SPD’s expert agreed that market share allocation was an appropriate approach, but calculated lost profits of only [redacted, which is annoying but not dispositive because his calculation was ultimately rejected].  The “large” difference between the two calculations came from SPD’s expert’s use of the consumer reaction survey as a proxy for loss causation and his use of a lower per-stick profit margin.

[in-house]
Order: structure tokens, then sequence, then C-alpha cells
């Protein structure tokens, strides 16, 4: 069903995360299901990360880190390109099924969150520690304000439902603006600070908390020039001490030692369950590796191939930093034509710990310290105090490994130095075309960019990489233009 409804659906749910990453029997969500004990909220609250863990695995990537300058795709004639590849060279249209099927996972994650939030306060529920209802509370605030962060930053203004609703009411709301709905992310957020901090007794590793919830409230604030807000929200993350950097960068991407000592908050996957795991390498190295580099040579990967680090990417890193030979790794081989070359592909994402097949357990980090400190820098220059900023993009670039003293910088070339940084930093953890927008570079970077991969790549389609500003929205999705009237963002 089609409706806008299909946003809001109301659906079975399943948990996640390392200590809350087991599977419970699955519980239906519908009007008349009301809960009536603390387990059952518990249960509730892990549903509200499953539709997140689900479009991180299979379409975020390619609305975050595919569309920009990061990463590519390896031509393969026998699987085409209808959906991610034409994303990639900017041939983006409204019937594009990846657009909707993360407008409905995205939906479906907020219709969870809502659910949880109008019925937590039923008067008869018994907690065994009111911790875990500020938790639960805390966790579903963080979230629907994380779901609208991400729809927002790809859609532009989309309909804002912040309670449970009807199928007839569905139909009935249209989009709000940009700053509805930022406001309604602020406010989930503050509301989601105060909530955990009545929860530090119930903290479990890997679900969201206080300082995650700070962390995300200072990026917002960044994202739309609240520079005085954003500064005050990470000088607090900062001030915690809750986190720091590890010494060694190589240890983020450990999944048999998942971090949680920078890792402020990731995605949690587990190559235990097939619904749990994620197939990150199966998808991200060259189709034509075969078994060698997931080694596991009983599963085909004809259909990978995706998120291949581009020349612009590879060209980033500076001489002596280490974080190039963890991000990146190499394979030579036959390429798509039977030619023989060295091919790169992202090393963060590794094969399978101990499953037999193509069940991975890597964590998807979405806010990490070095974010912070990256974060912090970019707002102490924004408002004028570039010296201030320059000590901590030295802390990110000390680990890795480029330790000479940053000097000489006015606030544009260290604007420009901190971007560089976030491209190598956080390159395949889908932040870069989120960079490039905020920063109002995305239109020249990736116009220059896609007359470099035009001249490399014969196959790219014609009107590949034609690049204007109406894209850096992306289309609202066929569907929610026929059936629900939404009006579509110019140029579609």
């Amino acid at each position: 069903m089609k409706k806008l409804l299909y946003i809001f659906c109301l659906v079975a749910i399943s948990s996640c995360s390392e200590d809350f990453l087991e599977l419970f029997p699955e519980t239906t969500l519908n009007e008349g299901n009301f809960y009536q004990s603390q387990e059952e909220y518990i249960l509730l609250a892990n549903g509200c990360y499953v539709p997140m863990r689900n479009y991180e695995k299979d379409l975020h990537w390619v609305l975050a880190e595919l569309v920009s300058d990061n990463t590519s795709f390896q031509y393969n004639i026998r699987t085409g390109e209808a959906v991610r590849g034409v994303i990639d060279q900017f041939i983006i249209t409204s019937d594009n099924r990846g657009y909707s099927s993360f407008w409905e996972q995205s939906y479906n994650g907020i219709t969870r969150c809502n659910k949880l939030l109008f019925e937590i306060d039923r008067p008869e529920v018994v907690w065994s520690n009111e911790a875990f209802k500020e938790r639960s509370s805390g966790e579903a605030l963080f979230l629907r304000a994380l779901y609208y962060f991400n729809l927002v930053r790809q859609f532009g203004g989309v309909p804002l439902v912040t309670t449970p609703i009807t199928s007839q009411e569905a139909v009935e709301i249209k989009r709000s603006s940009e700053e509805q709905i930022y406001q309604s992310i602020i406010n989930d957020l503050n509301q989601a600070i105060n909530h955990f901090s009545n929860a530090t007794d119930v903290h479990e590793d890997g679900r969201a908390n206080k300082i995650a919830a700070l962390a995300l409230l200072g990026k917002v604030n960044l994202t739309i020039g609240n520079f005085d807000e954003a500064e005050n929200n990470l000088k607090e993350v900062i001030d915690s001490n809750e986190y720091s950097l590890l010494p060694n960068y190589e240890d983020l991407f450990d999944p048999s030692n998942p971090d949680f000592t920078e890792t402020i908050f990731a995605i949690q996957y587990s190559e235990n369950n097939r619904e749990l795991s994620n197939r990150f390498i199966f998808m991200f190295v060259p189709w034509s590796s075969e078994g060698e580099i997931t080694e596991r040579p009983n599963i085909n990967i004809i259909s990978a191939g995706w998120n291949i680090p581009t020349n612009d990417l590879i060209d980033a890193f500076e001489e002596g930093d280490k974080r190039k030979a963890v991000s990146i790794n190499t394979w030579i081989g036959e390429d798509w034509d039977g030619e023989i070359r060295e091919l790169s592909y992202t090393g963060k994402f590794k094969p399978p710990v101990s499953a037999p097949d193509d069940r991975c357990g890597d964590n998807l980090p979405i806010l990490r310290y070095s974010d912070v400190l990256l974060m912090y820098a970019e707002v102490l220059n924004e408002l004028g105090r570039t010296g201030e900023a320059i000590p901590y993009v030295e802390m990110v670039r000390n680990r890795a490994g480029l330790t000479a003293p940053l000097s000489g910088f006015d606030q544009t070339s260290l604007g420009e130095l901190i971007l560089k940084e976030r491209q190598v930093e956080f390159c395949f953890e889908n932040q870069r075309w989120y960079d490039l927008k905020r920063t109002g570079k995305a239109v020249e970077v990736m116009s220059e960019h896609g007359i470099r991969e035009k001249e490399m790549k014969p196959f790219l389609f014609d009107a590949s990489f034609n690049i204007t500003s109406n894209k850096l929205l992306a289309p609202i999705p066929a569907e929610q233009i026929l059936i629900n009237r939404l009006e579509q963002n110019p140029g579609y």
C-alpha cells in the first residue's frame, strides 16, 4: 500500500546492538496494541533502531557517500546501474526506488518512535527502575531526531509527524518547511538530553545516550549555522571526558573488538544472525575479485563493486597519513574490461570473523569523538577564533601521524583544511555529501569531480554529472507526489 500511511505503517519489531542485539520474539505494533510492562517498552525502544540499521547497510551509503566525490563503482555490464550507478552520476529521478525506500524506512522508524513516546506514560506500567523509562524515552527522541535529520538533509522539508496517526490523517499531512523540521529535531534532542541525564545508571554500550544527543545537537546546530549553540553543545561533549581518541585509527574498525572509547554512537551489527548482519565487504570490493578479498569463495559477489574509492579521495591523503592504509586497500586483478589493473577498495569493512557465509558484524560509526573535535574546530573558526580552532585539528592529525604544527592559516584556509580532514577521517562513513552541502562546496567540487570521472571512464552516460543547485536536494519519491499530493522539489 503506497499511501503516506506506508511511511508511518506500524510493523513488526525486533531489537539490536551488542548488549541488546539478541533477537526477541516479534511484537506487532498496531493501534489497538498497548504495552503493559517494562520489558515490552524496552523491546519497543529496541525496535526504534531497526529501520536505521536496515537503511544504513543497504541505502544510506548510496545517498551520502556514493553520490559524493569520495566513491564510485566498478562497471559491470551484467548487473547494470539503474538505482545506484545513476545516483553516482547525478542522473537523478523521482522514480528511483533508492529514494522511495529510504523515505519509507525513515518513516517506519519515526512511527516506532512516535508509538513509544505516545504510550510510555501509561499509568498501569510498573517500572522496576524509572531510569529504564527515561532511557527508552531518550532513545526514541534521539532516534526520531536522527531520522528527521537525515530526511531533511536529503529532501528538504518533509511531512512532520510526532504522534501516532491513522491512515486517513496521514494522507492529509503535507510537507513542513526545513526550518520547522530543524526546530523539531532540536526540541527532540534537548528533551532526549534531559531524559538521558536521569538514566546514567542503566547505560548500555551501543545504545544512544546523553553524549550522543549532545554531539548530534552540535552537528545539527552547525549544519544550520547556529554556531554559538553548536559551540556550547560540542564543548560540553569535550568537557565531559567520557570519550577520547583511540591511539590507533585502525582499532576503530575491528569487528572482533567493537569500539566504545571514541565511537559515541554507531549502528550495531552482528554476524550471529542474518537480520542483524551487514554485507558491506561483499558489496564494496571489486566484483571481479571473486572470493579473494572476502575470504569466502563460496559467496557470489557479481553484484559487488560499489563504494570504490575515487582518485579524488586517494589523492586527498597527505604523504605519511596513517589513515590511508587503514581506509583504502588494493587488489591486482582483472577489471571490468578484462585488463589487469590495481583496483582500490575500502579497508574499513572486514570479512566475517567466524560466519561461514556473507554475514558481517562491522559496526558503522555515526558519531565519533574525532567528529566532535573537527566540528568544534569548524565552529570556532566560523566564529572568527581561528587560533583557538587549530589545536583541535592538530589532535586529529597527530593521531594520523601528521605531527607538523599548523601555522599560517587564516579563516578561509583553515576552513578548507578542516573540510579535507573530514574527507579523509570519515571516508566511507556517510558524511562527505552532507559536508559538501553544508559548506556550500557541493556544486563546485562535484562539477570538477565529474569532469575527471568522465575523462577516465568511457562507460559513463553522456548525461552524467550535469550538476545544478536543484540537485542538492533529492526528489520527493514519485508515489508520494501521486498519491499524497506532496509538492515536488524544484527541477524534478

C&D’s expert assumed that all of the sales of the Weeks Estimator were connected to the false advertising of the product’s key differentiating feature, despite his admission that he cannot be sure that every person who bought the Weeks Estimator bought it because of the advertising or because they were deceived by the advertising.  C&D argued that this assumption was warranted because: (1) Every consumer who bought the Weeks Estimator was exposed to at least part of SPD’s marketing campaign, and weeks estimation was both SPD’s key message and the key feature differentiating the product, which was more expensive than C&D’s competing Clearblue product.  (2) Retailers’ decisions about whether to stock the Weeks Estimator, how much shelf space to give it, and where to place it on store shelves likely were influenced by false advertising, affecting purchasers.  C&D’s expert assumed that, but for that false advertising, the launch of the Weeks Estimator SKU “would not have had an incremental effect on [SPD’s] First Response stick sales.”